Monday, July 15, 2013

Fender American Vintage 1962 Re-issue Jazz Bass Review


The original stack-knob Fender Jazz Basses have been out of reach for the common man for decades now. They were only built for a few years in the early 60’s and hard core guitar collector snatched them all out of circulation years ago.

But, if you really want one of these basses, Fender built a very good copy for quite a while until a couple years ago when they finally discontinued it. This would be the Fender American Vintage ‘62 Jazz Bass (Fender part number 019-0209-800). It is a really neat instrument!

On careful examination, this U.S. built ax really looks the part. It has the contoured alder body with a well-done burst finish and a tort guard (black was also available).

The neck is a pleasantly C-shaped, and is made of maple with a rosewood fretboard. Of course there is a 1.5” nut and a 7.25” fretboard radius. They hammered in 20 vintage-profile frets, and dot markers. The markers are not clay or even tinted, which is a little disappointing. The headstock shape and logo are spot-on.

The hardware looks right too, from the serrated saddle bridge to the 4-bolt neck plate (with the serial number on it) to the strap button on the back of the headstock. Pickup and bridge covers are included with the bass, but the body if not drilled for them.

And lastly, the electronics are the real deal. Fender installed their Vintage Jazz Bass pickups, and they stuck with 60’s style bridge pickup placement (1/2 inch further from the bridge). Fender retained the stacked concentric volume and tone knobs for each pickup, which I feel is a lot more versatile that the subsequent volume/volume/tone control layout.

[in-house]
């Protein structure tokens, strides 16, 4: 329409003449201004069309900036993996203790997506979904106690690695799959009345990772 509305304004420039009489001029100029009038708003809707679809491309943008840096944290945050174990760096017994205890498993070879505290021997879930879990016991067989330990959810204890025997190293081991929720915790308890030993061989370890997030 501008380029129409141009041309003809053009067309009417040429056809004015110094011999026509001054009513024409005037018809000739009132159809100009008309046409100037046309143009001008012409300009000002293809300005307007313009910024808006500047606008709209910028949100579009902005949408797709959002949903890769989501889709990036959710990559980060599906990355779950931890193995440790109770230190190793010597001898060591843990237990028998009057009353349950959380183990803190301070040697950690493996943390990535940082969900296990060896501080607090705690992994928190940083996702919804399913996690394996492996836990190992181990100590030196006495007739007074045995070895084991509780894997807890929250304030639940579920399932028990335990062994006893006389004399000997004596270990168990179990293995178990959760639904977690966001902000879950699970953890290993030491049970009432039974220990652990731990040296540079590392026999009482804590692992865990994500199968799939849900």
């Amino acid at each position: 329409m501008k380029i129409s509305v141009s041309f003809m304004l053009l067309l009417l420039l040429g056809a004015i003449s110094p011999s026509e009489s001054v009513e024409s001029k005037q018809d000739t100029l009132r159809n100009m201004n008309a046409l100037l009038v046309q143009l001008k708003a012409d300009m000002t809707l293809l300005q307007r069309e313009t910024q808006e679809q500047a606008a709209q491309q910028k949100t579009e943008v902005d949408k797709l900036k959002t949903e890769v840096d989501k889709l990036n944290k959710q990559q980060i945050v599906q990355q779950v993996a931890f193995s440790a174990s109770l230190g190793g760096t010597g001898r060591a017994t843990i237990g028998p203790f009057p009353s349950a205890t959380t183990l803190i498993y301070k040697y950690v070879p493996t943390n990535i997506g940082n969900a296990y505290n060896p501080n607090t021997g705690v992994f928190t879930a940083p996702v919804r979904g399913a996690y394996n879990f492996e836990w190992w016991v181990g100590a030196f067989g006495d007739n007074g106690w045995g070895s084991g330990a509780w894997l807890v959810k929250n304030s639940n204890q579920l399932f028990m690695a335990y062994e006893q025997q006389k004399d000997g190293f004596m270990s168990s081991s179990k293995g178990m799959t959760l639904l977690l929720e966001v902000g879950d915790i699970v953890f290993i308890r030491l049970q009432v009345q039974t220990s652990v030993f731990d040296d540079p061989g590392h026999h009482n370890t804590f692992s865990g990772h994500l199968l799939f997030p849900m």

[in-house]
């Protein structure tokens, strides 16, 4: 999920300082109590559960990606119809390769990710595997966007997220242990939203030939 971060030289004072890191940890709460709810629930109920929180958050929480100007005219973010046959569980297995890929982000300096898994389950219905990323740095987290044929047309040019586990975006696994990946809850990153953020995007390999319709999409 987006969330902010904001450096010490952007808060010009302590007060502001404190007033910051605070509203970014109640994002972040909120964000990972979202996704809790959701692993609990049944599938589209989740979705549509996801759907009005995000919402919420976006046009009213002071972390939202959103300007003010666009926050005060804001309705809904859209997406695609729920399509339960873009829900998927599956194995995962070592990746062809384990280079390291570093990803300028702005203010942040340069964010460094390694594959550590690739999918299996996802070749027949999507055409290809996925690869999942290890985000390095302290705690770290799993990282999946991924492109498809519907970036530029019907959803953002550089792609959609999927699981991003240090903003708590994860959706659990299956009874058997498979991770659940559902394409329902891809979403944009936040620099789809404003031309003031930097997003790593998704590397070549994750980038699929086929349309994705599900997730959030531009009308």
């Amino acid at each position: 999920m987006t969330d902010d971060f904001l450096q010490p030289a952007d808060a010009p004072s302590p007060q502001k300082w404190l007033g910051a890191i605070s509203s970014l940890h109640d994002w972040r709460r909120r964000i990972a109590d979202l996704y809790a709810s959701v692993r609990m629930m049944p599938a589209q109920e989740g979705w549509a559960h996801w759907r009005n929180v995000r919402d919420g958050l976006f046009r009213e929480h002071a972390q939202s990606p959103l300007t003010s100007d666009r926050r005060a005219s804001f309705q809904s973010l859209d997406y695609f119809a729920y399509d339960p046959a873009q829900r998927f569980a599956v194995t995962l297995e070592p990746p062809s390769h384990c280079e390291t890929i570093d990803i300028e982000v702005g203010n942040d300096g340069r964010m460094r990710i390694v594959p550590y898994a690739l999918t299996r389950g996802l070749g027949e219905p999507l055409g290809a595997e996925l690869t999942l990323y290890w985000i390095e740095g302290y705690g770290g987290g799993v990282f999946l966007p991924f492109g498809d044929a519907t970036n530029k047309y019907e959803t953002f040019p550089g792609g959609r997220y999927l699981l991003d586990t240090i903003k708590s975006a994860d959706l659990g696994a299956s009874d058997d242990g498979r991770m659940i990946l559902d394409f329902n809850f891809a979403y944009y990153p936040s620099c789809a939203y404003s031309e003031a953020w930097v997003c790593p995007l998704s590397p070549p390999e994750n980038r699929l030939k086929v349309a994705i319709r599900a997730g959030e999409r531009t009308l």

The 1962 re-issue bass comes with a nice vintage-style G&G tolex hard case, and the goody bag includes the aforementioned covers, as well as a vintage-looking strap that nobody ever uses. I am toying with the idea of installing the covers, but have not pulled out the drill yet.

This instrument came to me new with a terrible set-up and a sky-high action. I pulled the neck off a bunch of times and adjusted it with no joy. Having the truss rod nut at the heel is historically correct, but it is a world class pain in the ass. Anyway, I finally gave up and took it to my tech, who did a wonderful job of getting it set up for me.

I cannot blame the factory for the set-up, as it sat around for a long time at the store before I bought it. So it shows a bit of shelf wear, but the overall craftsmanship is very good, with a very pretty finish and nice but and fret work.

It has a fabulous sound with dead quiet electronics, and the neck is very playable. When I am using it, I am reminded of why I was drawn to Jazz Basses in the first place. The thin neck is easy to navigate around, and having the bridge pickup provides a nice edge that I do not get with my P basses.

But, unfortunately, I am still a Precision Bass convert, I really only need (or want) one Jazz Bass, and my Sadowsky handles everything this bass will, and then some. So, this one will not be along for very long.

The American Vintage ’62 Jazz Bass is not a cheap instrument, with a list price of $2149.99 and a street price of $1399.99. But it has a look and a slew of features and components that are not found on the American Standard basses, so it is worth the price of admission. Besides, if you take good care of it, in 50 years it might be a collectible too…



  1. I own one of these that has the anniversary sticker also. It is my go to bass as I can get every sound from super-thin pop to sooooo muddy I think I am sinking bass. I have owned several other basses but this and my stick bass (the Washburn/Steinberger wannabe) are the only ones I play regularly (I play the Washburn with a bow mostly). This bass plays well, great tones and super sustain. I am glad I happened upon it!

  2. I bought one of these a few years ago and although I am a P bass/ Rickenbacker player I am starting to appreciate this instrument more and more.
    It plays and handles beautifully.